Tuesday, February 4, 2014

New paper finds Arctic tundra is a net source of CO2 to the atmosphere

A paper published today in Biogeosciences finds the Alaskan Arctic tundra is a natural net source of CO2 to the atmosphere, whereas it was previously assumed to be a net annual sink for CO2. The paper adds to many other publications over the past 3 years demonstrating prior assumptions about the global carbon cycle are highly erroneous. Consequently, assumptions of the role of man-made CO2 [only 4% of natural emissions] to the rise of atmospheric CO2 levels are also called into question.

Annual patterns and budget of CO2 flux in an arctic tussock tundra ecosystem

Walter C. Oechel1, Cheryl A. Laskowski1,George Burba2, Beniamino Gioli3, Aram A. M. Kalhori1,

The functioning of Arctic ecosystems is not only critically affected by climate change, but it also has the potential for major positive feedbacks on climate. There is however relatively little information on the role, patterns, and vulnerabilities of CO2 fluxes during the non-summer seasons in Arctic ecosystems. Presented here is a year-around study of CO2 fluxes in an Alaskan Arctic tussock tundra ecosystem, and key environmental controls on these fluxes. Important controls on fluxes vary by season. This paper also presents a new empirical quantification of seasons in the Arctic based on net radiation. The fluxes were computed using standard FluxNet methodology and corrected using standard Web-Pearman-Leuning (WPL) density terms adjusted for influences of open-path instrument surface heating. The results showed that the non-summer season comprises a significant source of carbon to the atmosphere. The summer period was a net sink of 24.3 g C m-2, while the non-summer seasons released 37.9 g C m-2. This release is 1.6 times the summer uptake, resulting in a net annual source of +13.6 g C m-2 to the atmosphere. These findings support early observations of a change in this particular region of the Arctic from a long-term annual sink of CO2 to an annual source from the terrestrial ecosystem and soils to the atmosphere. The results presented here demonstrate that nearly continuous observations may be required in order to accurately calculate the annual NEE of Arctic ecosystems, and to build predictive understanding that can be used to estimate, with confidence, Arctic fluxes under future conditions.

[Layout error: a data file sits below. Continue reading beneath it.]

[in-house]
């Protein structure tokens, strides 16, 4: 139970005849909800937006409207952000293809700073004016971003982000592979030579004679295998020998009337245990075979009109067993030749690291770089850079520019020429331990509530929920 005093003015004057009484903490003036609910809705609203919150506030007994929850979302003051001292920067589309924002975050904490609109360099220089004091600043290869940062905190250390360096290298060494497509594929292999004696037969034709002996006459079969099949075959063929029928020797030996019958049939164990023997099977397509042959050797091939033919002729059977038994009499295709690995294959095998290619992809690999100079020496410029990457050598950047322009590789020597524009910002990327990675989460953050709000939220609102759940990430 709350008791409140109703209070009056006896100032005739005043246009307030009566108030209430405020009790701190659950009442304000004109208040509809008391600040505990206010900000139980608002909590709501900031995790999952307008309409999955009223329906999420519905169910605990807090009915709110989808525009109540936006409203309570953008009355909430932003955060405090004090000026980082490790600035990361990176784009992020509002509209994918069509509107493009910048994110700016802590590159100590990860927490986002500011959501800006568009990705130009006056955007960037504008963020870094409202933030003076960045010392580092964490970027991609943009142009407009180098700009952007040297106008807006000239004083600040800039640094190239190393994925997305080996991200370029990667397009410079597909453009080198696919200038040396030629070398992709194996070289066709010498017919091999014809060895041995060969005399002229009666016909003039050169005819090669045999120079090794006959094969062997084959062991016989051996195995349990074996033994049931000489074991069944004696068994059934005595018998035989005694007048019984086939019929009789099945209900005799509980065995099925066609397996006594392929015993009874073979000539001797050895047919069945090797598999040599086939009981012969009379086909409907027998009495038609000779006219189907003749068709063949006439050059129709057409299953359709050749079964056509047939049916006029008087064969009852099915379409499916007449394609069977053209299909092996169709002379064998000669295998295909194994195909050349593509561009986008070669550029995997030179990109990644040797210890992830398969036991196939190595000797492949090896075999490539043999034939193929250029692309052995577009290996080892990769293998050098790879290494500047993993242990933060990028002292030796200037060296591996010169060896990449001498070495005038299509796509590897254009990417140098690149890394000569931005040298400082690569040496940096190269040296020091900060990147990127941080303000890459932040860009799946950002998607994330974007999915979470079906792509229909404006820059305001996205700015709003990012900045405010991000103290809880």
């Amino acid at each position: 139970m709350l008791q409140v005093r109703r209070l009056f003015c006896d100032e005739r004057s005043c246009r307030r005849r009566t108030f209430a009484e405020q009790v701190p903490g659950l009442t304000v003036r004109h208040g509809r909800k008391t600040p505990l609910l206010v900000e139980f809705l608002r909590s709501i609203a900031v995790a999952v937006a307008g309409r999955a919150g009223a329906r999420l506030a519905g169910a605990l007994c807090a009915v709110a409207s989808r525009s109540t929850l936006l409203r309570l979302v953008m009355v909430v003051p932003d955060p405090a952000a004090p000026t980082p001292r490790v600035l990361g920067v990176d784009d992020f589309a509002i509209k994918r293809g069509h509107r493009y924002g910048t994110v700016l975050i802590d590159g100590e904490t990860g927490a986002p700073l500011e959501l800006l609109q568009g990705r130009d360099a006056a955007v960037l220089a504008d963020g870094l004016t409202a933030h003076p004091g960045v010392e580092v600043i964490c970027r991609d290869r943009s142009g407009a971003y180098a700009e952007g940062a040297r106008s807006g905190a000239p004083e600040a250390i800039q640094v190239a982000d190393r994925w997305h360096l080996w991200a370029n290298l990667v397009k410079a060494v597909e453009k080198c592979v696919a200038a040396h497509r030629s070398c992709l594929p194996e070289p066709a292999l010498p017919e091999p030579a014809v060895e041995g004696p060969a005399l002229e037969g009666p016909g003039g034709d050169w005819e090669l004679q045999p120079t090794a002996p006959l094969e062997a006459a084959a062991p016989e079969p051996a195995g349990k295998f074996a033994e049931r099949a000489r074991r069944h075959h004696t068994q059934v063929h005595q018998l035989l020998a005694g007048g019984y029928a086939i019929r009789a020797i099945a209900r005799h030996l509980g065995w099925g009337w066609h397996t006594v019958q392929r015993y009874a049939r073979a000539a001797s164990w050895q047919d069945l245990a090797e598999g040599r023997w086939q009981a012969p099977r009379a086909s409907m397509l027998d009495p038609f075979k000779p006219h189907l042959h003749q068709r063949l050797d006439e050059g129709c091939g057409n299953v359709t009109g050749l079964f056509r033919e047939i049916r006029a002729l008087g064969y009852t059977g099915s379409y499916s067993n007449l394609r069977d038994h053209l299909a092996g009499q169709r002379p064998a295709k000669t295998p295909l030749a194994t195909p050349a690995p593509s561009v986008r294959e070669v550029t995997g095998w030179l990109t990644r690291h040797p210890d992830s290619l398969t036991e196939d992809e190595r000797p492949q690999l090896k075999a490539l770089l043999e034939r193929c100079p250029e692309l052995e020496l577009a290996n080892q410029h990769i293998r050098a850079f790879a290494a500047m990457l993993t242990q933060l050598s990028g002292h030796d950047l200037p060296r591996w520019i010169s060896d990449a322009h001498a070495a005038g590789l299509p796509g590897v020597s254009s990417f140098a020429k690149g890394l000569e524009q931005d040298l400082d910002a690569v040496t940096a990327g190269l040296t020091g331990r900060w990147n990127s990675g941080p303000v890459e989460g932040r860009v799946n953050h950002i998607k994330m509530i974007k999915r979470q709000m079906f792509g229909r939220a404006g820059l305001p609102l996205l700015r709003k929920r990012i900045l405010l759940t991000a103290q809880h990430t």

New paper finds another large erroneous assumption about the global carbon cycle

New paper finds another huge erroneous assumption about the global carbon cycle

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